This is one of a series of posts about OYSTER VARIATION.
The shells of the European or Flat Oyster (Ostrea edulis Linnaeus) must surely be the most variable in appearance of any bivalved mollusc species. This variability has been a source of fascination for many years. From the ancient Romans to the Victorians, the visible differences have been considered clues to the place of origin for the oysters.
In more recent times, variations in oyster shells that are visible to the naked eye (macroscopic) are being investigated by archaeozoologists for their potential usefulness in understanding how this marine resource was exploited in the past. They are wondering whether variations might indicate the place of origin for the shells and thus pin-point ancient trade routes. They also want to know whether the shells will provide evidence to show if oysters were fished from naturally occurring populations or were the result of some degree of farming or cultivation.
This is the first post on EMPTY FLAT OYSTER SHELLS ON THE BEACH in which the photographs will demonstrate in a general introductory way some of these macroscopic variations in the shells. All the pictures will show the oyster shells in situ just as they were found on the seashore.
Accompanying these posts will be occasional articles in the blog describing in more detail and illustrating aspects of variation such as colour, size, shape, infestation damage, and epibiont encrustation evidence. Several such articles have already been posted:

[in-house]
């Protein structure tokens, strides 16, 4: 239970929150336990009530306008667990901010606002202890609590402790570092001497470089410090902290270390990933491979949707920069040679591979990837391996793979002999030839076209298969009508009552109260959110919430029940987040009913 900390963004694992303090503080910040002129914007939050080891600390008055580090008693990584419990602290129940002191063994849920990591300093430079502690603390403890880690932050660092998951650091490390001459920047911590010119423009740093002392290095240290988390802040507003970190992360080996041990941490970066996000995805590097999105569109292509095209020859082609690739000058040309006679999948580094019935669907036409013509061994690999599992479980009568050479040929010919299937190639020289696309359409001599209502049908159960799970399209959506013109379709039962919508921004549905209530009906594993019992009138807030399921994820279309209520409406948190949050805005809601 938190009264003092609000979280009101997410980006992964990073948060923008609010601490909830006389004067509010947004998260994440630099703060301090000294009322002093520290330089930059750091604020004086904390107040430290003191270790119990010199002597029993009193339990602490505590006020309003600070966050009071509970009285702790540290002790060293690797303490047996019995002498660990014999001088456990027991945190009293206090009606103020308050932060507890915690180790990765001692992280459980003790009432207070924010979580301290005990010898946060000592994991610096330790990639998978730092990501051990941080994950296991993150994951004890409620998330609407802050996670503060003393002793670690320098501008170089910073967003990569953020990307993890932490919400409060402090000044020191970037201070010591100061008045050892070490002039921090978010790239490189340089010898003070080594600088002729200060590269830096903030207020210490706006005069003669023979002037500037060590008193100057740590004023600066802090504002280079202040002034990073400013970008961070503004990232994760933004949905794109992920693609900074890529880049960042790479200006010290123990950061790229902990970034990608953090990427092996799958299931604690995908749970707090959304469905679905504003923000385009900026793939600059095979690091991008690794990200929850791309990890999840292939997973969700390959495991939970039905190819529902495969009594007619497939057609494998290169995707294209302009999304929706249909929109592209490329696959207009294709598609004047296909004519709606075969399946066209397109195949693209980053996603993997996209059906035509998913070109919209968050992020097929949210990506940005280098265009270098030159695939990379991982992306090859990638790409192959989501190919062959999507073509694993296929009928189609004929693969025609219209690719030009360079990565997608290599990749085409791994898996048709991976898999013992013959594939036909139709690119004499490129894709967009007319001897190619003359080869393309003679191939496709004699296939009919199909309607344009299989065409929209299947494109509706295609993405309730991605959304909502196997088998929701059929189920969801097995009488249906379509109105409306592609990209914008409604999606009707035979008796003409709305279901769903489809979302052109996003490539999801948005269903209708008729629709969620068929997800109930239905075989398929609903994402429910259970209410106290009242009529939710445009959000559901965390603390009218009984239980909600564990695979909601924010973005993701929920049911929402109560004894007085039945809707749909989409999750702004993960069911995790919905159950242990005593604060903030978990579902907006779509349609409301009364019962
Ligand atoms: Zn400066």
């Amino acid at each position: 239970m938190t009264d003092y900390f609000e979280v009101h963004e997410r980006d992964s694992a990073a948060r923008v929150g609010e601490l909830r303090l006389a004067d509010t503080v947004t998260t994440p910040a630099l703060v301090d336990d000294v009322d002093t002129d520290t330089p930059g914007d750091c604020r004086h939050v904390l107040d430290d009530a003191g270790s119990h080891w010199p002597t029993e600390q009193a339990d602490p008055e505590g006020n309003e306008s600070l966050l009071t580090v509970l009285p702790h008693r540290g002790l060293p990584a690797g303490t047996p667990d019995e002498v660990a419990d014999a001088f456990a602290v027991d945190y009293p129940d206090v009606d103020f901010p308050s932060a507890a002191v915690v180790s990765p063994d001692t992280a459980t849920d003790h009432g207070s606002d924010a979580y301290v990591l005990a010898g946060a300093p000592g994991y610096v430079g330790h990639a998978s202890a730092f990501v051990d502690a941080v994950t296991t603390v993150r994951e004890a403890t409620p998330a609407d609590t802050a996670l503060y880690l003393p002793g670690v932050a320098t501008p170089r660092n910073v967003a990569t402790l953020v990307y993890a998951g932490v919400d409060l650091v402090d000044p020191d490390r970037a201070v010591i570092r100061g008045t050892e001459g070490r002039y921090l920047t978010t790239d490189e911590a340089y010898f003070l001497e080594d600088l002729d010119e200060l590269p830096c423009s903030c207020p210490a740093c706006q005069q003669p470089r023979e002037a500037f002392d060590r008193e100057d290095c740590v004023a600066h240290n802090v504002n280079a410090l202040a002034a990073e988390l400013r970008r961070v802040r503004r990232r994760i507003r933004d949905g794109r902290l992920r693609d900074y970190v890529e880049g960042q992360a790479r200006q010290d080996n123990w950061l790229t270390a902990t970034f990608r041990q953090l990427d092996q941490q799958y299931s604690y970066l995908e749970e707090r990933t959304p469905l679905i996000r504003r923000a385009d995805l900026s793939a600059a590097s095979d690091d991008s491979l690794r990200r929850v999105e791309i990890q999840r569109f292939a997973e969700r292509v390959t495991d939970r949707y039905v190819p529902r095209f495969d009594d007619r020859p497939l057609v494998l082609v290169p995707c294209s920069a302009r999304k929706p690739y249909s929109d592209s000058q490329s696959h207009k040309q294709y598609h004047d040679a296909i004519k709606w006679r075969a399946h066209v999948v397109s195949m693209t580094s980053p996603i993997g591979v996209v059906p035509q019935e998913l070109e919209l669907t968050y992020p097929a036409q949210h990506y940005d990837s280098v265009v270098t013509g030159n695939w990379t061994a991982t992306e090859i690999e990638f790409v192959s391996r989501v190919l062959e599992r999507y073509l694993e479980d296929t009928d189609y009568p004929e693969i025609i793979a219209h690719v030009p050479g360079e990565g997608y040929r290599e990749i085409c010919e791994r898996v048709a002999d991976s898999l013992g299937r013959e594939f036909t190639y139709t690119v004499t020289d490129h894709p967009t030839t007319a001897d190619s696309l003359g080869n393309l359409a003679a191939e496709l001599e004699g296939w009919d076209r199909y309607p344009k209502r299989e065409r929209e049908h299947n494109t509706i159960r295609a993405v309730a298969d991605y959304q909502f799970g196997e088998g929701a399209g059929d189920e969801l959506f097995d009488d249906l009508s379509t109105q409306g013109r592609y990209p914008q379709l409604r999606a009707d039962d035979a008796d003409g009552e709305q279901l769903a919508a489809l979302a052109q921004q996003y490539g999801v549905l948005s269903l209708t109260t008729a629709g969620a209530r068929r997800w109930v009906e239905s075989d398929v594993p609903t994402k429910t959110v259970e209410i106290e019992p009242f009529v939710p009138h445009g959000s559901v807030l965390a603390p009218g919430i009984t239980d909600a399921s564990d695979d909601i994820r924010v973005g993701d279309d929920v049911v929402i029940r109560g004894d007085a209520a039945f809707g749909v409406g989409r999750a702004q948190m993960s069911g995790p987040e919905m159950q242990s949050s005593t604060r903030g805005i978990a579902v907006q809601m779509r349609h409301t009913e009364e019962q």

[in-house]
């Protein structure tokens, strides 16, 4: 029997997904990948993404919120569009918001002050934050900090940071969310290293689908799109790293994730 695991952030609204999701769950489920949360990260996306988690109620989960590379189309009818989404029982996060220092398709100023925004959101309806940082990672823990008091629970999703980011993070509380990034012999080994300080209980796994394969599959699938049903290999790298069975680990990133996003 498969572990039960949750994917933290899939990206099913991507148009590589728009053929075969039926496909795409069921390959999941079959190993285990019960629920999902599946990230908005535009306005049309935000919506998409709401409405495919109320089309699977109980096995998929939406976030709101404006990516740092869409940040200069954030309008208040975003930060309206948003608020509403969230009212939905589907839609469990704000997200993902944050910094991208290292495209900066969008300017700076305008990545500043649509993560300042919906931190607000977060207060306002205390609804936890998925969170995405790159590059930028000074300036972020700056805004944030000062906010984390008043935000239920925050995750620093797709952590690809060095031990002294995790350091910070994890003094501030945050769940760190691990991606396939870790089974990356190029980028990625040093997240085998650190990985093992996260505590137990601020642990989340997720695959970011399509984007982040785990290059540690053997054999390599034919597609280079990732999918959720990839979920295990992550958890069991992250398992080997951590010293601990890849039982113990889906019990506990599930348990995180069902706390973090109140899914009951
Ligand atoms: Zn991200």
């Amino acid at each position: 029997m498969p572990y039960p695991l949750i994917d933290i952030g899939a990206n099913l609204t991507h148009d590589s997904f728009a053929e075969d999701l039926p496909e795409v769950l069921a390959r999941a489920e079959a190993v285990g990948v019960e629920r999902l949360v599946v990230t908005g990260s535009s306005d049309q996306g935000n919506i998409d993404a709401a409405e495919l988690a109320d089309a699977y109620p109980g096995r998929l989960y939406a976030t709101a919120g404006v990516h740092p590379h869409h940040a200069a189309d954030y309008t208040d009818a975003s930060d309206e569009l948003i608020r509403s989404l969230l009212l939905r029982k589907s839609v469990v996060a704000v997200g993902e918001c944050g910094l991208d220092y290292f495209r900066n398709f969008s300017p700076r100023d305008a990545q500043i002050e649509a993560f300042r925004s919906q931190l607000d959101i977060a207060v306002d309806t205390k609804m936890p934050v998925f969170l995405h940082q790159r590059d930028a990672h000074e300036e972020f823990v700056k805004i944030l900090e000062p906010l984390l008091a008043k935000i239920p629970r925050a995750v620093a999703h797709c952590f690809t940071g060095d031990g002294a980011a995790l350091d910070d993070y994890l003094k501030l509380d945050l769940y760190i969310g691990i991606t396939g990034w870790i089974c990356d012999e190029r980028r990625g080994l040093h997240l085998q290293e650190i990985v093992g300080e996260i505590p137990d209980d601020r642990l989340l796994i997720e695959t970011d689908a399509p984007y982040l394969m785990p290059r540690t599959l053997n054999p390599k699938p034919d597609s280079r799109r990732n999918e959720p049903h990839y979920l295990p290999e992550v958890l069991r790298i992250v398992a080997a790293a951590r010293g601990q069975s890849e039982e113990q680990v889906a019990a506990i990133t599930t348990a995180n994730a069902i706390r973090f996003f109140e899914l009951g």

Any investigation to answer the questions posed by archaeologists needs a recognition of the nature of the shell variants; identification and definition of the varying elements; comprehension of the significance of each varying element; quantification of the variations; computation and statistical analysis of the data; and interpretation of the results before any discussion of the findings, and drawing of conclusions.
In summary, individual oyster shells have widely varying visible characteristics. Archaeomalacologists may be able to use the qualitative and quantifiable characteristics in samples of oyster shells from historical deposits to demonstrate spatial and temporal variations useful for archaeological interpretation. Understanding the nature of macroscopic variations in oyster shells from the past requires an examination of more recent specimens.
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